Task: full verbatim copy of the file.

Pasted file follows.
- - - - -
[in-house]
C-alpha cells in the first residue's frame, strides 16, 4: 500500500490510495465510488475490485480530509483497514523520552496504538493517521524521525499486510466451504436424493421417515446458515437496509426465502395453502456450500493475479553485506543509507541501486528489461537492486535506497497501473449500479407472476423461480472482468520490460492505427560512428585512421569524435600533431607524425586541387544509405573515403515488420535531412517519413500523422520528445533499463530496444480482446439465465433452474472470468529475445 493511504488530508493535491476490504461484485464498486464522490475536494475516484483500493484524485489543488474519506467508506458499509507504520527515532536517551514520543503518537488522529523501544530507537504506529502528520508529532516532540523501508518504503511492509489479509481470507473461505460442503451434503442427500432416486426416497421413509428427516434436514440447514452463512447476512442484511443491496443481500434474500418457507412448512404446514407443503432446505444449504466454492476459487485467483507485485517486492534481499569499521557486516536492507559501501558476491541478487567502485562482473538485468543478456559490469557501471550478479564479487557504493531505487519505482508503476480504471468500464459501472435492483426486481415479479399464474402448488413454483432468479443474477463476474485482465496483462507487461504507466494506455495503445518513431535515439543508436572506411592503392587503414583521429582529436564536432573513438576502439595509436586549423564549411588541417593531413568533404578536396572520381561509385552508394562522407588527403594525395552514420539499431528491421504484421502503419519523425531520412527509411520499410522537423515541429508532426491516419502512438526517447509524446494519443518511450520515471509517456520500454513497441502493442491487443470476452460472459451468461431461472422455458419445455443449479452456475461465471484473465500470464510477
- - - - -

[in-house]
C-alpha cells in the first residue's frame, strides 16, 4: 500500500490510495465510488475490485480530509483497514523520552496504538493517521524521525499486510466451504436424493421417515446458515437496509426465502395453502456450500493475479553485506543509507541501486528489461537492486535506497497501473449500479407472476423461480472482468520490460492505427560512428585512421569524435600533431607524425586541387544509405573515403515488420535531412517519413500523422520528445533499463530496444480482446439465465433452474472470468529475445 493511504488530508493535491476490504461484485464498486464522490475536494475516484483500493484524485489543488474519506467508506458499509507504520527515532536517551514520543503518537488522529523501544530507537504506529502528520508529532516532540523501508518504503511492509489479509481470507473461505460442503451434503442427500432416486426416497421413509428427516434436514440447514452463512447476512442484511443491496443481500434474500418457507412448512404446514407443503432446505444449504466454492476459487485467483507485485517486492534481499569499521557486516536492507559501501558476491541478487567502485562482473538485468543478456559490469557501471550478479564479487557504493531505487519505482508503476480504471468500464459501472435492483426486481415479479399464474402448488413454483432468479443474477463476474485482465496483462507487461504507466494506455495503445518513431535515439543508436572506411592503392587503414583521429582529436564536432573513438576502439595509436586549423564549411588541417593531413568533404578536396572520381561509385552508394562522407588527403594525395552514420539499431528491421504484421502503419519523425531520412527509411520499410522537423515541429508532426491516419502512438526517447509524446494519443518511450520515471509517456520500454513497441502493442491487443470476452460472459451468461431461472422455458419445455443449479452456475461465471484473465500470464510477